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Canada is a big country and when it comes to conservation and biodiversity there are plenty of places where you can activate. We have prepared a shortlist of provincial campaigns happening at the moment alongside our partners. This month we need all hands on deck and provincial legislation is shown to have the greatest impact on protected nature!


With Bill 23 – the More Homes Built Faster Act, 2022 – nature, farmland and democracy are threathened, with 7,400 hectares of land slated to have protections against development removed. This bill proposes sweeping changes to the province’s natural heritage and land use planning legislation and policy. If accepted, it would amend many laws (e.g., the Planning Act, the Conservation Authorities Act), removing and weakening environmental protections and excluding the public from meaningful involvement in land use planning and decisions affecting their communities.

What you can do:

  • Join POW Ontario at our Hike for the Greenbelt on December 10
  • Stand up for nature and farmland by contacting your MPP

  • Submit your voice to the Standing Committee on Bill 23

  • Check out the Ontario Greenbelt Alliance action page





Defend Alberta Parks was started to stop the closure and removal of 175 parks in 2020. The Alberta government stepped back from their plan, but the threat to Alberta’s parks is not over.

There are plans to update parks legislation in the future. If done with care, these sweeping changes can protect and preserve Alberta’s parks for decades. 

Now is the time for us to speak up for our parks!

What you need to know:

  • Legislative changes to Alberta’s parks system are expected under the province’s new Crown Land Vision. Defend Alberta Parks will continue to ensure that all of these areas and the entire provincial parks system maintain equivalent or stronger protections under any proposed changes to park legislation.

  • Defend Alberta Parks will continue to push the Government of Alberta for more information on how partnerships will work, who the partners are, and how partnerships will help to support environmental protection and accessible recreation as top priorities.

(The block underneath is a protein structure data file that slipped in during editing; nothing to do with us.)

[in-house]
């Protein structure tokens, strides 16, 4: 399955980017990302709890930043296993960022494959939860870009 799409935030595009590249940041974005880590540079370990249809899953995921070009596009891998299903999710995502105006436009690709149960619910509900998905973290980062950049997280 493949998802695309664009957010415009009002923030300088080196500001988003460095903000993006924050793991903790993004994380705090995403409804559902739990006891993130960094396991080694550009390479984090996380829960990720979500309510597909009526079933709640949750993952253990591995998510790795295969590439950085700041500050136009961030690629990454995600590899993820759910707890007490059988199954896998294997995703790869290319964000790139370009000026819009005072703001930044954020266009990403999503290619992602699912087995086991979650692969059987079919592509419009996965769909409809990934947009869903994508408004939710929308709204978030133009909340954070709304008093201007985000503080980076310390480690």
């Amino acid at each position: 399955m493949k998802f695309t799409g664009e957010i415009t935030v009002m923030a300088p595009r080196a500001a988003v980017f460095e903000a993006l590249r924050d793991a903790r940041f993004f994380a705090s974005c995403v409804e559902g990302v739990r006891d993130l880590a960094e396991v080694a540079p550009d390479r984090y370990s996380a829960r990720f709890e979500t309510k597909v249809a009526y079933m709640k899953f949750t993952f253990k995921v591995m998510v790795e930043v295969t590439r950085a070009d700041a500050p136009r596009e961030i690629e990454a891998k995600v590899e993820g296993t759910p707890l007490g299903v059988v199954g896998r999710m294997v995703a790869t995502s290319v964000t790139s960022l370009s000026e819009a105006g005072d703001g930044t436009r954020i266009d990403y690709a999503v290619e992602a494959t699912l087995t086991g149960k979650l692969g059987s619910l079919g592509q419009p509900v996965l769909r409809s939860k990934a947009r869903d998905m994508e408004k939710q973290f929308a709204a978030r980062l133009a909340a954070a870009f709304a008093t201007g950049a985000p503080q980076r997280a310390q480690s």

B.C. is the most biodiverse province in Canada and the one with the most species at risk - and yet, unlike most other provinces, it has no dedicated biodiversity legislation.

What you need to know:

  • Without legislative protection, BC's at-risk species and ecosystems are vulnerable to the impacts of logging, mining and other development activities

  • Currently only 15% of B.C.’s landscape is legally protected for long-term conservation, and these areas do not include key biodiversity sites
  • Due to lack of government oversight, the impact of logging, mining and other industrial activities on vulnerable ecosystems is almost impossible to measure or manage.

What you can do:

  • Contact your MPP to express your support for biodiversity legislation that protect's BC's unique ecosystems






The host province for COP-15, Quebec, has performed slightly better than the rest of Canada when it comes to biodiversity protections, with 17% of terrestrial area protected, compared to under 14% as the national average. However, this is still well below the 30% Canada has committed to, and the province's legislation overall lacks teeth to secure real protections for biodiversity.

What you need to know:

  • Quebec's Act respecting threatened or vulnerable species needs to be revised to ensure it can adequately protect vulnerable habitats. This is especially pertinent as the Montreal Port Authority is proposing to build an $850-million shipping container terminal in the habitat of the endangered chevalier cuivré (copper redhorse) fish, a once-abundant source of food for Indigenous people and settlers alike.

  • Premier Legault has indicated he may build new dams to increase Hydro-Quebec's capacity, leaving activists concerned that the Magpie River, one of the province's last great wild rivers, could be at risk, threatening Innu cultural heritage and the boreal forest.
  • Quebec has not added any new species to its at-risk list since 2009

What you can do:








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